Loveness Explores the Roots of the Friendship Between Rocket & "Groot"
Charley’s War, specifically.
I have written more than once about Titan Books and their really stellar program of reprinting classic British war comics, and every time I’ve done so, someone asks me either in the comments or through email, “Why haven’t you talked about their amazing hardcovers of Charley’s War? That was the best British war comic ever and….” followed by several pages’ worth of explaining to me why Charley’s War is genius and there was clearly something wrong with me for not saying so in print.
The answer to why I never wrote about the strip is simple. Despite this persistent myth that we read EVERYTHING here at CSBG, we really don’t. I had never read Charley’s War, and though it was kind of on my get-to-it-someday list, my review pile is fairly large on any given day, and my to-read shelf of shame is piled waist-high with books I already have here in the house. I wasn’t going to go looking for more for the pile.
But I never have to, because the pile has taken on a life of its own now. Titan had me on the list for the reprint volumes from Battle and the new omnibus collection of volumes one through four of Charley’s War just arrived. So I figured, okay, I guess I can take a hint, and settled in to educate myself about Charley and his War.
Charley’s War is the story of young Charley Bourne, who enlists in the British Army at the age of 16, at the onset of World War I, lying about his age to do so. He is quickly thrust into the forefront of the action, and promptly loses all that youthful patriotic zeal as he watches his friends cut down in battle on his first day.
And that set the tone for the strip. Charley’s War is all about the clash between the ideals of those who think war is a noble human endeavor and the reality of those poor slobs who are actually on the ground fighting it. We are with Charley through the Battle of the Somme, the unleashing of the new tank brigades, zeppelin raids on London… and all presented with an unflinching eye towards what regular people go through as governments play out their games of strategy and conquest.
Charley’s War was serialized in weekly chapters from 1979 to 1985. The strip was written by Pat Mills and illustrated by Joe Colquhoun for most of its run, and meticulously researched by both. Though it’s supposed to be about Charley’s experiences in the trenches, the story occasionally wanders off to focus on other characters, but the through-line is always the same– war is not noble, no matter what they tell you. It’s dirty and bloody and brutal, often foolish, and sometimes even weirdly funny.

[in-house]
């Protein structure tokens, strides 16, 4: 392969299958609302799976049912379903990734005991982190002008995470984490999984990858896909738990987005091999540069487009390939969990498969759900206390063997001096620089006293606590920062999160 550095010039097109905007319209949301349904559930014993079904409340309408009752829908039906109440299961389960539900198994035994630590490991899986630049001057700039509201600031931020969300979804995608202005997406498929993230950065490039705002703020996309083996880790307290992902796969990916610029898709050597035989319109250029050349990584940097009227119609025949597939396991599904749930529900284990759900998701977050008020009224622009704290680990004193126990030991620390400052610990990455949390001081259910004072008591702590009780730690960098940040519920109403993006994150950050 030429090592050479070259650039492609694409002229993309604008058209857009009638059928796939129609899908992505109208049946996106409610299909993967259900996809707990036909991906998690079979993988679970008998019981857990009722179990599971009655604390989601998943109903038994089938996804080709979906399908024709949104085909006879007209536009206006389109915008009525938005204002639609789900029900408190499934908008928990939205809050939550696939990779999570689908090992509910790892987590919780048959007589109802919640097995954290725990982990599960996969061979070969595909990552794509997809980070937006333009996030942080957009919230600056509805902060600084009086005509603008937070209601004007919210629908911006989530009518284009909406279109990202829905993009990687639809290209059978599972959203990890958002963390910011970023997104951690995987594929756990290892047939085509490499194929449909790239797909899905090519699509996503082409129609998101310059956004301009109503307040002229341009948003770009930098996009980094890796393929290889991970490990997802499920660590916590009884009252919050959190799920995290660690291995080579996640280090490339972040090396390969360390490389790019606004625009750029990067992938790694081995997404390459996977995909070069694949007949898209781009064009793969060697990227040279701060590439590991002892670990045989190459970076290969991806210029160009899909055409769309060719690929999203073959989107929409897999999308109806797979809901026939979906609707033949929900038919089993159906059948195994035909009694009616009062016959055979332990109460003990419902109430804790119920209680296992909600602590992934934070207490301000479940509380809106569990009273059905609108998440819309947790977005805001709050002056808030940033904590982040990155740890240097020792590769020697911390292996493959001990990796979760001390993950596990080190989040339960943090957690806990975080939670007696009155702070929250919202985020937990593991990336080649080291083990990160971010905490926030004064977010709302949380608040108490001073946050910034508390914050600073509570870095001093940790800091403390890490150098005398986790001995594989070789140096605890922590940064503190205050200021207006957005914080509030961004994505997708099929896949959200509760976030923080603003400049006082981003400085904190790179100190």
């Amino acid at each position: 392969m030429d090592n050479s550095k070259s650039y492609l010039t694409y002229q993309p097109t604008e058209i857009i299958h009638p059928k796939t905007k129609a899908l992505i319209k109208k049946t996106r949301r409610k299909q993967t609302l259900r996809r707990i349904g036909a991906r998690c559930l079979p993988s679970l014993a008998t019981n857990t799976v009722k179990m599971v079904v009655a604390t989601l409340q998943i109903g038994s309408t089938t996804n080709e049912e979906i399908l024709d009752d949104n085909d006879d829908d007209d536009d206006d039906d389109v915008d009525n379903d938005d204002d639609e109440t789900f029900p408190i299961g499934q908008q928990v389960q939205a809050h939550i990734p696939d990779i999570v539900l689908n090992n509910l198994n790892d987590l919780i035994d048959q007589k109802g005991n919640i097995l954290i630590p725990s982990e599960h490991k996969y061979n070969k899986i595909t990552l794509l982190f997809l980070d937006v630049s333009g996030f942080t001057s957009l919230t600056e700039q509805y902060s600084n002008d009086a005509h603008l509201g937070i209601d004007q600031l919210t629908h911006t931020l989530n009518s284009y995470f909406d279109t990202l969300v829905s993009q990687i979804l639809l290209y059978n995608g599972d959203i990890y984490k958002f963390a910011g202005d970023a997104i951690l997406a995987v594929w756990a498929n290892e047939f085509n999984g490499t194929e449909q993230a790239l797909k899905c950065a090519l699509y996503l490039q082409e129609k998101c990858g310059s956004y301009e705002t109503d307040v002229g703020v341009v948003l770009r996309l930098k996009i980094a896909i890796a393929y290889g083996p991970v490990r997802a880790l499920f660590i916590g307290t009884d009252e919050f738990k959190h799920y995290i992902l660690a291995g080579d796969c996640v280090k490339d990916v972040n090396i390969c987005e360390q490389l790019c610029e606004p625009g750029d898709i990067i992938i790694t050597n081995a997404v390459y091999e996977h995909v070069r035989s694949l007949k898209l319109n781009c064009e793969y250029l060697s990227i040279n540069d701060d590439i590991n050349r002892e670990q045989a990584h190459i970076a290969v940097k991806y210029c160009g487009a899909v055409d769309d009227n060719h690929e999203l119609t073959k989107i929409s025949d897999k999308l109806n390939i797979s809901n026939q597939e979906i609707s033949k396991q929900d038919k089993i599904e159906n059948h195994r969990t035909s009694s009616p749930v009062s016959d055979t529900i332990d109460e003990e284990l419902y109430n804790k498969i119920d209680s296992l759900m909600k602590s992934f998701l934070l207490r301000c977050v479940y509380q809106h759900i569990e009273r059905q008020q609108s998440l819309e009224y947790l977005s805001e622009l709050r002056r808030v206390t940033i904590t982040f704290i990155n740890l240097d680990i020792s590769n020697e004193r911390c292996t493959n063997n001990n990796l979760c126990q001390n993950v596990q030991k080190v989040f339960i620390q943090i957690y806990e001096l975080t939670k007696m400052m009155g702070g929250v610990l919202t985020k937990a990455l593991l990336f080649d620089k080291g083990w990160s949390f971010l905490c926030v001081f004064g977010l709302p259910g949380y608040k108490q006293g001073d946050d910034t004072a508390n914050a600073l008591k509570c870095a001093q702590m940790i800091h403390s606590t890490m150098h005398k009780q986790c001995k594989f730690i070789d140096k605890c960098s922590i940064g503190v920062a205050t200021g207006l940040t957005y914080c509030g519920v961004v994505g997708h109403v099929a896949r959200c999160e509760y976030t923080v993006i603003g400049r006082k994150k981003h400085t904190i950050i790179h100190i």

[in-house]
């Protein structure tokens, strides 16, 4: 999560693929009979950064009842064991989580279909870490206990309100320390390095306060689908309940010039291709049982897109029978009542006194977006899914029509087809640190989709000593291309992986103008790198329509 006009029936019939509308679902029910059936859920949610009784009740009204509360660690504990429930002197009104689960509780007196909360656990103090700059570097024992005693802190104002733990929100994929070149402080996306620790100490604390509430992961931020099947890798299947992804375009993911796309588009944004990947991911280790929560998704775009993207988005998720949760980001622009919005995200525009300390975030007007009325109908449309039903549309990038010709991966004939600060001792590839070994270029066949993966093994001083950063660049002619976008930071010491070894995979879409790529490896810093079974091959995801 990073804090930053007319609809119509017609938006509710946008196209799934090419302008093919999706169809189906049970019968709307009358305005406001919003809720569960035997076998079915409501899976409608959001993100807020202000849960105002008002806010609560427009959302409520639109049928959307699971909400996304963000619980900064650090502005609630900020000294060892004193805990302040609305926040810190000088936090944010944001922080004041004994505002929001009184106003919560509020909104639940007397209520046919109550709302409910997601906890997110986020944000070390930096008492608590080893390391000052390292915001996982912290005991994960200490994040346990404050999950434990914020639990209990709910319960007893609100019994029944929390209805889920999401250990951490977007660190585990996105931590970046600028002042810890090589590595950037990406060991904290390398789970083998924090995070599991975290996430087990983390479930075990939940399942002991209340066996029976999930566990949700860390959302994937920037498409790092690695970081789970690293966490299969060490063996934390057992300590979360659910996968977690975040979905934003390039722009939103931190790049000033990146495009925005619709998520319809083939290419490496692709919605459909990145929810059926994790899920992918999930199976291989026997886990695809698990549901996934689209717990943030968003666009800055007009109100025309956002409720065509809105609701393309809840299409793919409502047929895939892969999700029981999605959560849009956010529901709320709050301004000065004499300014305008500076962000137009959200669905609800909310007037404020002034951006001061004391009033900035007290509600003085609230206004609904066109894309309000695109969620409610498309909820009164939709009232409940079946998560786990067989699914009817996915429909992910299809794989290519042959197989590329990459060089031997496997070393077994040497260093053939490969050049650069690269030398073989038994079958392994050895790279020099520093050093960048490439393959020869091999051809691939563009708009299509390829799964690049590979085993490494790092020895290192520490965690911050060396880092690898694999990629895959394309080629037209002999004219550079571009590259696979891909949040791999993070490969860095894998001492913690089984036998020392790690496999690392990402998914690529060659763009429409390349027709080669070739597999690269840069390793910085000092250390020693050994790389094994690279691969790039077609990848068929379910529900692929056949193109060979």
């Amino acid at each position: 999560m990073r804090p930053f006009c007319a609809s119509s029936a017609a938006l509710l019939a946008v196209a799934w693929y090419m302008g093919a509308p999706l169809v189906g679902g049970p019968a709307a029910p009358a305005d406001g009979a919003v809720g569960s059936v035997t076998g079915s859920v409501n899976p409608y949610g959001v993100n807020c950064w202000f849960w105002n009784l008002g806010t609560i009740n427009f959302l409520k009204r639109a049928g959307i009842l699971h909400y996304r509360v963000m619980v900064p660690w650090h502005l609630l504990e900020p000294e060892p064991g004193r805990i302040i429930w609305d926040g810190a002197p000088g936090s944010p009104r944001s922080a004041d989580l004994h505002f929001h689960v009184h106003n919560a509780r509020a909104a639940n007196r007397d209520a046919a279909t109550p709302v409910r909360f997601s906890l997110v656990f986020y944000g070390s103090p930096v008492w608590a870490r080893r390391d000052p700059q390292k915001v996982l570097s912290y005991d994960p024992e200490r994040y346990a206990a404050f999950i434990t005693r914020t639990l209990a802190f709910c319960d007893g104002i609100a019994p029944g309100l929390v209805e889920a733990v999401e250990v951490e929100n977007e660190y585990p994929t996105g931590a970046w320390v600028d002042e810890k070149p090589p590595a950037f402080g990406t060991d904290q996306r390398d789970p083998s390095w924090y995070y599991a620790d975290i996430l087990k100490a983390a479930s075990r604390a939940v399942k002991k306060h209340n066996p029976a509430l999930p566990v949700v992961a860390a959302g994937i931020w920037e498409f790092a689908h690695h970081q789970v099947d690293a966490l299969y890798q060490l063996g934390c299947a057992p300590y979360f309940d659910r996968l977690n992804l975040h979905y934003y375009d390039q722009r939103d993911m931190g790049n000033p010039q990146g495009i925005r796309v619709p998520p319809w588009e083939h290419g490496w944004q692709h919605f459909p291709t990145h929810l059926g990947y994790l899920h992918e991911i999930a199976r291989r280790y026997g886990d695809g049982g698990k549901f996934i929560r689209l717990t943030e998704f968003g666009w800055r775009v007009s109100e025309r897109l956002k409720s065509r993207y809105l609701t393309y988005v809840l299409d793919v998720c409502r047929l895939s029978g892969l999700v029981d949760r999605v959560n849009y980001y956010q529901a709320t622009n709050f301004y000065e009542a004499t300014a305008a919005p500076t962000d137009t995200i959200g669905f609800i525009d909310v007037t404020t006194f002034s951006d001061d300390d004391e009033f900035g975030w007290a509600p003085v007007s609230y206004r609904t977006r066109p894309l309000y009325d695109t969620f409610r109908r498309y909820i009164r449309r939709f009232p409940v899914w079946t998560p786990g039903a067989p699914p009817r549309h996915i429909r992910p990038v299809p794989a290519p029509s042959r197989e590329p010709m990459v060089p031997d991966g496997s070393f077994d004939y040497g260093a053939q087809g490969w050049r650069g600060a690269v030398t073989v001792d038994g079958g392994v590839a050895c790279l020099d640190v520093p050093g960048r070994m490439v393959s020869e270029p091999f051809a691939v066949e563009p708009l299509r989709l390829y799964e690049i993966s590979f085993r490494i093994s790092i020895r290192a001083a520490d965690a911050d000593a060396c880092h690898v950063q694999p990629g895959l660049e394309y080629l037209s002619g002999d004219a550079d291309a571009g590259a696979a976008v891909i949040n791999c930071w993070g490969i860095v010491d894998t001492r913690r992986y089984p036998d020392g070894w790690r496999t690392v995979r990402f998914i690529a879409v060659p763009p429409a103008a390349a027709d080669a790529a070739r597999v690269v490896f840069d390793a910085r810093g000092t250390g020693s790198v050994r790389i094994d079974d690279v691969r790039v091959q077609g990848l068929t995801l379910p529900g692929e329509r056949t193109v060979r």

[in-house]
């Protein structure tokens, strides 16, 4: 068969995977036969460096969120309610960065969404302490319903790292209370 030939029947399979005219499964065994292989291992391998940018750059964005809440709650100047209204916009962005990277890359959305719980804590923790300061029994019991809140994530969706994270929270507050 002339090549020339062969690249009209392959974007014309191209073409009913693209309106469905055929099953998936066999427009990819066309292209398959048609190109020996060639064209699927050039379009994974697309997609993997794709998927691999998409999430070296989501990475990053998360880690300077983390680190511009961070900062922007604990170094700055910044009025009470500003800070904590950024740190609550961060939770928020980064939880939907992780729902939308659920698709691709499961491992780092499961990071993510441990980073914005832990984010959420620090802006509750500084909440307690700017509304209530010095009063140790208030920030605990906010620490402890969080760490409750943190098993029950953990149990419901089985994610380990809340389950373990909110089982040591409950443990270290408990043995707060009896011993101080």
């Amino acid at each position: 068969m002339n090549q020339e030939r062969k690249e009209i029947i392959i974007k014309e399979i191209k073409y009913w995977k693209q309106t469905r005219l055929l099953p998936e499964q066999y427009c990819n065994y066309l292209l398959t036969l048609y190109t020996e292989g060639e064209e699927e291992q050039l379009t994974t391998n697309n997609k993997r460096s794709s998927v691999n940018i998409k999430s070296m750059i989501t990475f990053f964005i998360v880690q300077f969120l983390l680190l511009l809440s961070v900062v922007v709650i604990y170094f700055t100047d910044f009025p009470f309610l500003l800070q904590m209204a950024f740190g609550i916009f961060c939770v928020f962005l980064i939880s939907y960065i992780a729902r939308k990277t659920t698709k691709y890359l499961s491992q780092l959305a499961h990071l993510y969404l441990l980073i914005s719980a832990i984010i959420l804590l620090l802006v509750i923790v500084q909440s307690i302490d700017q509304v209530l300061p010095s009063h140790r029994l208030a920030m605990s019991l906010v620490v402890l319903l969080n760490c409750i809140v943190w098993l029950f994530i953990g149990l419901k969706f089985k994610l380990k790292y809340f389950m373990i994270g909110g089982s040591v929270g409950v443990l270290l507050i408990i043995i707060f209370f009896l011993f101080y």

Mills was occasionally criticized for letting his pacifist views bleed through into the work, but that presumes an agenda that I don’t think is there. These historical events happened as documented and they were pretty awful and sending teenagers ill-equipped to handle them compounds the crime; if you do the research on what we put kids through in the trenches during World War I, you end up a pacifist just through revulsion.
Mills’ plan was to take Charley all the way up to the beginning of World War II, but he ended up leaving the strip over creative differences. Artist Joe Colquhoun stayed on with new writer Scott Goodall and followed the adventures of the older Charley as he enlisted again to fight World War II alongside his son, but the new take didn’t last. Colquhoun’s health was failing and it was agreed that, really, no one else could draw Charley’s War and so the strip ended in 1985.
So is it genius? I don’t know, but it’s pretty damn good. Pat Mills’ sensibility towards war stories is so different than the Robert Kanigher-Joe Kubert war comics I grew up on from DC, and the weekly four-page superdense chapter format is so odd for an American reader, that it took some getting used to for me. But it was completely worth the effort once I fell into the rhythm of it. I couldn’t put the book down, and the artwork is stunning. Colquhoun’s style has a very Kurtzman-esque, EC war comics thing going on.
The entirety of the Pat Mills run is collected in ten handsome hardcover volumes from Titan, but I think I like the omnibus format better.
Charley’s War: A Boy Soldier In the Great War puts all of volumes 1 through 4 of Charley’s War between two covers in one classy trade collection for $24.99, which would be a steal in itself, but there are also chapter-by-chapter annotations from Pat Mills himself in the back. It’s a great jumping-on point and the art from Joe Colquhoun has been completely re-mastered– but NOT Photoshopped or re-colored, thank God, it’s all here in gritty black and white as God intended.
So there you go. I did finally get around to Charley’s War and yes, it’s every bit as good as everyone said it was. I trust honor is satisfied now.
See you next week.
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